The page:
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Thread: 38 Super...what's the skinny?

  1. #1
    Love Life
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    38 Super...what's the skinny?

    I'm looking to get a new 1911, and since I have a couple guns already chambered in 45 acp, I'm considering the 38 Super chambering.

    I'm not experience with the cartridge and what I have read about the cartridge is all over the place. Some sites say it is just an overpriced 9mm, other sites say it is the bomb diggity, and yet other sites say it is awesome but you can't shoot full power loads (1,200-1,300 FPS with 130 gr ball or cast) in the Colt Commander with alloy frame because it will break the gun, cause a nuclear explosion, lead to mass civil unrest, and other maladies.

    My question to those who have experience with the 38 super, and those with experience with the alloy framed lightweight commander, is can the cartridge be loaded to 1,200-1300 fps with a 130 gr boolit and will the guns have a long life with that loading?

    Any other advice such as loading tips and things to look out for will also be greatly appreciated!

    Thank you!

  2. #2
    I haven't owned one personally but my father in law shot one in a Colt 1911 for a decade or so and he absolutely loved the caliber and platform. He killed a number of hogs with it with cast bullets.

  3. #3
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    I have lots of experience with the .38 Super, but not in an alloy frame pistol. I love the round, and one of my most accurate pistols is a Witness Match in .38 Super. It's certainly not a 9x19 by any means, but is in a class of it's own. I particularly like it with 124/125 grain bullets at 1,400+ fps. Very flat shooting and reliable.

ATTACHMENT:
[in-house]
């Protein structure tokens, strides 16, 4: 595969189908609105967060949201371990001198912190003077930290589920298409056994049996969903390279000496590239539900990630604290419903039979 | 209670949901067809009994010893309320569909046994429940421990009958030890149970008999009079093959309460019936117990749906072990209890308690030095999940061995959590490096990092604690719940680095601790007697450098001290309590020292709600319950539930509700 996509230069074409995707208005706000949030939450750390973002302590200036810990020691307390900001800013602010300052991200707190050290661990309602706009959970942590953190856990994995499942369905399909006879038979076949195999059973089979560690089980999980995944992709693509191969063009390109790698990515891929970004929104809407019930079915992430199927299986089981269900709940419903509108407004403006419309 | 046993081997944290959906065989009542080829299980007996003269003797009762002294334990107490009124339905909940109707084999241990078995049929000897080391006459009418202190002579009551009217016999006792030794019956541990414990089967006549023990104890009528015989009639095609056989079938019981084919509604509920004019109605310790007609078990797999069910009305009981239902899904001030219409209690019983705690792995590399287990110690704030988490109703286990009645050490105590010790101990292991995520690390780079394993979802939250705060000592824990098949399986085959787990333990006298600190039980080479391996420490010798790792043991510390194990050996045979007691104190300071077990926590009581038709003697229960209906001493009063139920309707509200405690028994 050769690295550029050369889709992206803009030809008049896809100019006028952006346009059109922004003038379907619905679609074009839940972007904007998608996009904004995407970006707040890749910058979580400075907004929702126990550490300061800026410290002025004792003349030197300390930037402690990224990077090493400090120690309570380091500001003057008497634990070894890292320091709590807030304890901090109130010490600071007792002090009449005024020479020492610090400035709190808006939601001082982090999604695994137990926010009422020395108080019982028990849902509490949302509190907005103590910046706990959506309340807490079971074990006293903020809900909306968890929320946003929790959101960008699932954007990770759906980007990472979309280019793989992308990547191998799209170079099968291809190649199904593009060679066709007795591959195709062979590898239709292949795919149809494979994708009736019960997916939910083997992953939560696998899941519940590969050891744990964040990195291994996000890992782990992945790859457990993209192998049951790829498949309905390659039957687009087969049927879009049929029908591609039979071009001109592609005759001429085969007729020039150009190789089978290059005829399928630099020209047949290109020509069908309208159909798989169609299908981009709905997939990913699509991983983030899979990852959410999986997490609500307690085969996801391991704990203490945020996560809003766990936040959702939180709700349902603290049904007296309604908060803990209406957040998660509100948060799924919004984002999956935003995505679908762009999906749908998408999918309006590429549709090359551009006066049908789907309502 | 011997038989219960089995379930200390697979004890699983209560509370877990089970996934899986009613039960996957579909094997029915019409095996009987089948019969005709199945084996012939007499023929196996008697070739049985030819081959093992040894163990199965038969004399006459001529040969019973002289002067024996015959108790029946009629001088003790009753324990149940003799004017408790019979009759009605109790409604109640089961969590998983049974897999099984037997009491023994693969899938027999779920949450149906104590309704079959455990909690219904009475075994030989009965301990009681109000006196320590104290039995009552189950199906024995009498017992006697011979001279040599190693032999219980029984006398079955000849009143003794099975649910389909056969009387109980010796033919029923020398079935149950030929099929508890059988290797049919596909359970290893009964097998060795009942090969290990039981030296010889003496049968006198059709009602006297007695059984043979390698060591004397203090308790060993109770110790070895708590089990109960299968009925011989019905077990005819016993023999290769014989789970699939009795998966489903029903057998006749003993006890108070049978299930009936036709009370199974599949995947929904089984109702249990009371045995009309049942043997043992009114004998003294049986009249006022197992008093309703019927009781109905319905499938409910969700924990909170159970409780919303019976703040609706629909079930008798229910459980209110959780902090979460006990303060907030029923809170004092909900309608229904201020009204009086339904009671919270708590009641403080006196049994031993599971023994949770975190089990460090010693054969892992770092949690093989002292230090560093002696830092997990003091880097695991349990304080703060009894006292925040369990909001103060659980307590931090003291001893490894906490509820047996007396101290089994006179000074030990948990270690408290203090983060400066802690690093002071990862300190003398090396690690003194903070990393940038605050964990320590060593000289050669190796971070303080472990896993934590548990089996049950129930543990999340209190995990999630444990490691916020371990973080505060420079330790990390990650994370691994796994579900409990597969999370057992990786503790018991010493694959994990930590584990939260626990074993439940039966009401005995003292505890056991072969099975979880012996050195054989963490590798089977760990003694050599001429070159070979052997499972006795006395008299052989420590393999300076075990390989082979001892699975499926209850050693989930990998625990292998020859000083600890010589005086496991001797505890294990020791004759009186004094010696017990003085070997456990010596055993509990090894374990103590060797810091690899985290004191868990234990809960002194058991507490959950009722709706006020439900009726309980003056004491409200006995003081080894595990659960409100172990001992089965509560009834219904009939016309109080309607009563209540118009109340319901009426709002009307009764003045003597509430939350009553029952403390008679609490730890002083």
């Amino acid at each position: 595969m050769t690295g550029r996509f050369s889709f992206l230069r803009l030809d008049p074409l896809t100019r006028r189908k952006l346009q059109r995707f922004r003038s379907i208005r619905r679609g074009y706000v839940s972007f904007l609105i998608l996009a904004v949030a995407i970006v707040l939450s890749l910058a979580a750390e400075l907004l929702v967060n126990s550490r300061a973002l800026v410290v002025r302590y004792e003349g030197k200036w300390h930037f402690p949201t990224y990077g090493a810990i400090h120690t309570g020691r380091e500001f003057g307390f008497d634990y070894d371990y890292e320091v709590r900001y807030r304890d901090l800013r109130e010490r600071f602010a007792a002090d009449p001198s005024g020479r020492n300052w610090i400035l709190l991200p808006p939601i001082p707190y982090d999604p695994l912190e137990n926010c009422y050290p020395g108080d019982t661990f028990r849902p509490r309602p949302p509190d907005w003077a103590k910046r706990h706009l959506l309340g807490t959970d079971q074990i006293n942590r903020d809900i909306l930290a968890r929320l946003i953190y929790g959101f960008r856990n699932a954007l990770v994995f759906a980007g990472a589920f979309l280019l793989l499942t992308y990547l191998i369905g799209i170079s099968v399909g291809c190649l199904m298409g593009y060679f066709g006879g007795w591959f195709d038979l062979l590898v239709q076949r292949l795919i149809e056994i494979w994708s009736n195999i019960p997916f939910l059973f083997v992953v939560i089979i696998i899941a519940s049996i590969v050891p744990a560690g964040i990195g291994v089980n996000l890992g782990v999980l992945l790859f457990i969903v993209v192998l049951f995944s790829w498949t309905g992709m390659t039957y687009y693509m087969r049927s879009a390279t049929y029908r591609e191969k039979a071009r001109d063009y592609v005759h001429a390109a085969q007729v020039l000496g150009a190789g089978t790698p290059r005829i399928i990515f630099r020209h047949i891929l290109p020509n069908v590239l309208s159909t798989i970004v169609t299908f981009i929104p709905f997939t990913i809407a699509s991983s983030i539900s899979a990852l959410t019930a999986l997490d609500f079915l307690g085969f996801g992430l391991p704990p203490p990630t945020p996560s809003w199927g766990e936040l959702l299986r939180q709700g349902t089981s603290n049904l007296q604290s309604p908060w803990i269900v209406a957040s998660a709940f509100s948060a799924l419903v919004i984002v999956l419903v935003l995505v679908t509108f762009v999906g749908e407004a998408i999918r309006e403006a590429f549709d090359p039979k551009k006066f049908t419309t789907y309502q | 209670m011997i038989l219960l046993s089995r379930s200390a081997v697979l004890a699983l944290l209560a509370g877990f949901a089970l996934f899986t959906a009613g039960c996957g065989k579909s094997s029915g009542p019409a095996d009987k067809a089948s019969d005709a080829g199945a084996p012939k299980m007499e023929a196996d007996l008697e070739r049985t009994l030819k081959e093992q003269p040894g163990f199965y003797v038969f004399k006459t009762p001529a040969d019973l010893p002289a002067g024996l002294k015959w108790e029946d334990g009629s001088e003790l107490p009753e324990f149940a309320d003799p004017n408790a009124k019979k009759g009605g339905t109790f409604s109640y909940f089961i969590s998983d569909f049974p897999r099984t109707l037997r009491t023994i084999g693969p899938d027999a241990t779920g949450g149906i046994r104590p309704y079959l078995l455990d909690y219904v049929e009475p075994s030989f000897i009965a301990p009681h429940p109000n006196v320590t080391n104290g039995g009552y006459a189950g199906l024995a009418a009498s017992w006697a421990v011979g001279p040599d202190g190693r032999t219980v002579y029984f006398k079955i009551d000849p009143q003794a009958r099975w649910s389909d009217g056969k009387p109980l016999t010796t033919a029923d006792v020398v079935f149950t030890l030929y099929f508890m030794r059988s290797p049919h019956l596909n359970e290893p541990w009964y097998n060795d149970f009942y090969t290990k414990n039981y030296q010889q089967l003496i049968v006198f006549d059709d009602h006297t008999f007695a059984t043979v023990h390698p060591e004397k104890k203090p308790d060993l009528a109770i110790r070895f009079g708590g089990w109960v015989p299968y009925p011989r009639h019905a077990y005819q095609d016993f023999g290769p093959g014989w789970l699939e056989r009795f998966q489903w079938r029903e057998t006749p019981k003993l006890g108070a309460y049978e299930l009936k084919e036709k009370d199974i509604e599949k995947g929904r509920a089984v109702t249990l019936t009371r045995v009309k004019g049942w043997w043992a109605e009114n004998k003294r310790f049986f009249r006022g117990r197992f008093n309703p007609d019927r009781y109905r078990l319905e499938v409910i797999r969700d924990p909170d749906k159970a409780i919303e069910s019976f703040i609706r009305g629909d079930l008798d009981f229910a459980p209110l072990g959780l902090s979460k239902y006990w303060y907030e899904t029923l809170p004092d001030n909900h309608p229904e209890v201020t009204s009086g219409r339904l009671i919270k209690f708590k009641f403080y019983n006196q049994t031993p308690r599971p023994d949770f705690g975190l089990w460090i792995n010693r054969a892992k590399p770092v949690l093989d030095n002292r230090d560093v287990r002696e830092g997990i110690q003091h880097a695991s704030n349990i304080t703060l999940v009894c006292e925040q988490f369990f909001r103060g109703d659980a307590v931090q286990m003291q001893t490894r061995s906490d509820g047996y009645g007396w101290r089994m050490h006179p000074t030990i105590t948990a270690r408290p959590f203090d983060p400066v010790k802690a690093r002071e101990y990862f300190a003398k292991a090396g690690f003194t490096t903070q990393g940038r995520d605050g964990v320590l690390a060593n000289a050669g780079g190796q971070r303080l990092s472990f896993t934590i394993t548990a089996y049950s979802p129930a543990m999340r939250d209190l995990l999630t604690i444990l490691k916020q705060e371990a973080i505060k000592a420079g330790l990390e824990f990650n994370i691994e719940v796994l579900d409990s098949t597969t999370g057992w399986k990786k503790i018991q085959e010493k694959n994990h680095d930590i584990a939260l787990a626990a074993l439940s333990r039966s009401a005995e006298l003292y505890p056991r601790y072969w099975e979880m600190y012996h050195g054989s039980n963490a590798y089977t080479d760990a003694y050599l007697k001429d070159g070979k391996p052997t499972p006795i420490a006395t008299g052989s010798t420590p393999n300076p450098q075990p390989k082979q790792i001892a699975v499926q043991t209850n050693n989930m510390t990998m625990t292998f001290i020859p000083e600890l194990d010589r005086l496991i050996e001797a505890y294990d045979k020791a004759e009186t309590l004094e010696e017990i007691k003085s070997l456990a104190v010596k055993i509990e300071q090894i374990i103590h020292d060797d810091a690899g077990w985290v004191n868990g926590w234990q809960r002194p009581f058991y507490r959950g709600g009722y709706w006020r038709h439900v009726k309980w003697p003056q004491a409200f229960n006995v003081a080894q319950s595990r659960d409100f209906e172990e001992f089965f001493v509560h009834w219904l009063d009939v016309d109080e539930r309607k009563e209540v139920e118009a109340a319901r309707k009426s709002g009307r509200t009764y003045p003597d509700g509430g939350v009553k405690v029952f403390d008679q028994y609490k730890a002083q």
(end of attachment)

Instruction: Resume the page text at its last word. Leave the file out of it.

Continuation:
Hope this helps.

    Fred
    After a shooting spree, they always want to take the guns away from the people who didn't do it. - William S. Burroughs.

  4. #4
    Love Life
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    It does help a lot and I thank you both for the info. I don't want to load to the point of blowing out cases, but I would like to load to the 'nominal' standard velocity of 1300 FPS and shoot it a bunch.

  5. #5
    Boolit Master
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    I shot competition with one for several years and it had thousands of rounds fired out of it with no problems. It was a Les Behr frame built by Briley Mfg (Claudio Salasa, a truly master gunsmith). It shot under an inch for five shots at 25yds and never missed a beat for reliability. I always wanted to hunt deer with it but never got around to it. That was a steel frame gun so I can't attest to an alloy frame. No problems with full power loads for several years. Got out of steel shooting and sold the gun. Great caliber in my opinion.

  6. #6
    SPAMMER
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    Don't have an alloy frame, built a steel frame several year back. Performs very well with 124-125 grain cast. Nice thing about the 1911 platform, another barrel and magazine, and you can have a 9x19 as well, also 7.62x25 barrels are available form time to time, giving you a three caliber combo gun.

  7. #7
    Boolit Master


    williamwaco's Avatar
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    Quote Originally Posted by Love Life View Post
    I'm looking to get a new 1911, and since I have a couple guns already chambered in 45 acp, I'm considering the 38 Super chambering.